By late 1987, George Roden's support was severely withering. To regain it, he challenged Koresh to a contest to raise the dead, going so far as to exhume a corpse to demonstrate his spiritual supremacy. Koresh went to authorities to file charges against Roden for illegally exhuming a corpse, but was told he would have to show proof (such as a photograph of the corpse). Koresh seized the opportunity to seek criminal prosecution of Roden by returning to Mount Carmel with seven armed followers attempting to get photographic proof of the crime. Koresh's group was discovered by Roden and a gunfight broke out. When the sheriff arrived, Roden had already suffered a minor gunshot wound and was pinned down behind a tree. As a result of the incident, Koresh and his followers were charged with attempted murder. At the trial, Koresh explained that he went to Mount Carmel to uncover evidence of criminal disturbance of a corpse by Roden. Koresh's followers were acquitted, and in Koresh's case a mistrial was declared.
In 1989 Roden murdered Wayman Dale Adair with an axe blow to the skull after Adair stated his belief that he (Adair) was the true Messiah. Roden was convicted of murder and imprisoned in a mental hospital at Vernon, Texas. Since Roden owed thousands of dollars in unpaid taxes on Mount Carmel, Koresh and his followers were able to raise the money and reclaim the property. Roden continued to harass the Koresh faction by filing legal papers while imprisoned. When Koresh and his followers reclaimed Mt. Carmel, they discovered that tenants who had rented from Roden had left behind a methamphetamine laboratory, which Koresh reported to the local police department and asked to have removed.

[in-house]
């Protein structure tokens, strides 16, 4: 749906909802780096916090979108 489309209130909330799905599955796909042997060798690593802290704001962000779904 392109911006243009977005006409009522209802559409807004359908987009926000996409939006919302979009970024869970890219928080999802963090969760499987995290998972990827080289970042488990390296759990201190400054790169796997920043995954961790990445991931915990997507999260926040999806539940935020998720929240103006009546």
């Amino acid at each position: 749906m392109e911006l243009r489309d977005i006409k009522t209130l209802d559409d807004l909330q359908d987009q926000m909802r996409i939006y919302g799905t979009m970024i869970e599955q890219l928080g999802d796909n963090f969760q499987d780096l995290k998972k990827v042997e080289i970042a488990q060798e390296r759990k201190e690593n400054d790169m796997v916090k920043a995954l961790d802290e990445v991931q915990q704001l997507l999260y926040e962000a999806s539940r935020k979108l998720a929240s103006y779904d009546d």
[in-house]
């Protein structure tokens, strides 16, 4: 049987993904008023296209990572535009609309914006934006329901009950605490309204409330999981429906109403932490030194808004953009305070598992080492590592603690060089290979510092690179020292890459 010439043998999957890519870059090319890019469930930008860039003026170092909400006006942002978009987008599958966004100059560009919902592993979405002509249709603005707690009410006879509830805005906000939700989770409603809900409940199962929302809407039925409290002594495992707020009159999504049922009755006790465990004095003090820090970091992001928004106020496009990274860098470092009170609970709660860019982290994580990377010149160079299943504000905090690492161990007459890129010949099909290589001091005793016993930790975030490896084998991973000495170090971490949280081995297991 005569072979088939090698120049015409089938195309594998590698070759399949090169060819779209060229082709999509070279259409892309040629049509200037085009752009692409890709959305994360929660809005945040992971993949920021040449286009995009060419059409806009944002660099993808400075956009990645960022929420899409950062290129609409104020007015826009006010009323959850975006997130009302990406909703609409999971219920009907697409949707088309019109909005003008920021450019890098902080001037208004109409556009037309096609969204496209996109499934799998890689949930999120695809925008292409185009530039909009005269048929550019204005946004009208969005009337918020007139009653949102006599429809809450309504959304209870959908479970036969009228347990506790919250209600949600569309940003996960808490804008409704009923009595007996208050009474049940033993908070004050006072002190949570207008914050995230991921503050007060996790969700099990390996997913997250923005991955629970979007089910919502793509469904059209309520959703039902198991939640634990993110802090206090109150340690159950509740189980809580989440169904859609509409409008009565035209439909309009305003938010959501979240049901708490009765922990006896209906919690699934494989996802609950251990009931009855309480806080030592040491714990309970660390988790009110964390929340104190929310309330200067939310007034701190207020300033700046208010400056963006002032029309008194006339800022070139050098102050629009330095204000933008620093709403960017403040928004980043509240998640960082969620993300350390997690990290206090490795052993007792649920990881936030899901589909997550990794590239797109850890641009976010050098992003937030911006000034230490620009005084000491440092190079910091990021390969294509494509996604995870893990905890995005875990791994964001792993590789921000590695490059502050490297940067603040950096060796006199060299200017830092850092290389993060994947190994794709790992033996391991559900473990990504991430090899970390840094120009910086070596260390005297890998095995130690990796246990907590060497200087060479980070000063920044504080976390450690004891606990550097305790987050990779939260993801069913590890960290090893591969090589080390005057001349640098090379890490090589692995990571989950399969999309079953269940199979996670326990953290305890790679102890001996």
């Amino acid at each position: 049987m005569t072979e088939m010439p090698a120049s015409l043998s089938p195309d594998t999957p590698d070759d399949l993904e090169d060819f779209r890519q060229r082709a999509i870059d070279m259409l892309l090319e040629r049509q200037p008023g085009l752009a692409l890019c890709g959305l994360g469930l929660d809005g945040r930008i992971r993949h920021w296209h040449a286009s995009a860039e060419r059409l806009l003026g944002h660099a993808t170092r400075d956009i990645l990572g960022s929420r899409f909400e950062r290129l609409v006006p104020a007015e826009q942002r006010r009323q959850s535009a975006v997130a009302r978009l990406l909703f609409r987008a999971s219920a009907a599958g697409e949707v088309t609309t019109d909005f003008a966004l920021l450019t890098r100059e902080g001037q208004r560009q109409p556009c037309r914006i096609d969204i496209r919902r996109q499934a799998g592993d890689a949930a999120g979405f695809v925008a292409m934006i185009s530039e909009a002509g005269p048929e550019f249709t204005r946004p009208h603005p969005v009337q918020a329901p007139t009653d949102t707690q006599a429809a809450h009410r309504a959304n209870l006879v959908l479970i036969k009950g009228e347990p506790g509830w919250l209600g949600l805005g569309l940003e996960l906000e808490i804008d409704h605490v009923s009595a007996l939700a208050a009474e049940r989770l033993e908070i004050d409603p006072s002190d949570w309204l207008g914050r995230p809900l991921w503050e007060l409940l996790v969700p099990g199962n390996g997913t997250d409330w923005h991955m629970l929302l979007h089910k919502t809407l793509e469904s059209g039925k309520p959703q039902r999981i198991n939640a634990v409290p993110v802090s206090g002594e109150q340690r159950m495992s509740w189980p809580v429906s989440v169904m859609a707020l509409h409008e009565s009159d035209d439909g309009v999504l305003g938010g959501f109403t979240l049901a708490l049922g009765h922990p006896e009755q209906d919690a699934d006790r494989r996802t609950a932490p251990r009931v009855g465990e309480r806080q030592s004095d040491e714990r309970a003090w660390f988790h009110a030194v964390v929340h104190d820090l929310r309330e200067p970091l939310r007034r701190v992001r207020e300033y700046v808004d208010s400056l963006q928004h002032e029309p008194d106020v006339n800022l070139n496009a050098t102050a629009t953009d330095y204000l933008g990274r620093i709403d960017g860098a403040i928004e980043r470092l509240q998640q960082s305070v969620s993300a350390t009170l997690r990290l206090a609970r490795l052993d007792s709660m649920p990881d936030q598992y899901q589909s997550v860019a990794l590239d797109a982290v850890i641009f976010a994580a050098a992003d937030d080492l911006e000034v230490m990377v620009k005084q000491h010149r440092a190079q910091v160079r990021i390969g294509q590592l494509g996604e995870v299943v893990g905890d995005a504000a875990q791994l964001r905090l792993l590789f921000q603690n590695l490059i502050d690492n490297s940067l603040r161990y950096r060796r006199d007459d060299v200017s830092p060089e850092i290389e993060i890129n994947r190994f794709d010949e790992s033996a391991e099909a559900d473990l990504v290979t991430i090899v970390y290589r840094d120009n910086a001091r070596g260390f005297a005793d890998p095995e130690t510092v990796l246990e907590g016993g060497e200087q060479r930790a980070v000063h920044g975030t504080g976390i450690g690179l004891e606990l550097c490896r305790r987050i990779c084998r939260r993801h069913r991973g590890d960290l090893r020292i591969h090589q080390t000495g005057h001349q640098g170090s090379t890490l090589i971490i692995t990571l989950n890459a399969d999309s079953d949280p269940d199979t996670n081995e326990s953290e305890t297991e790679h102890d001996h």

Vernon Howell filed a petition in California State Superior Court in Pomona on May 15, 1990, to legally change his name "for publicity and business purposes" to David Koresh. On August 28, 1990, Judge Robert Martinez granted the petition.
The name Koresh is a transliteration of the Hebrew word for "belly". It is also a transliteration of the Persian name of Cyrus (Modern Persian: کوروش, Kurosh), the Persian king, who allowed the Jews - who had been dispersed throughout Babylonia - by Nebuchadnezzar to return to their homelands. His first name, David, symbolized a lineage directly to the biblical King David, from whom the new messiah would descend. By taking the name of David Koresh, he was "professing himself to be the spiritual descendent of King David, a messianic figure carrying out a divinely commissioned errand."
Accusations of child abuse and statutory rape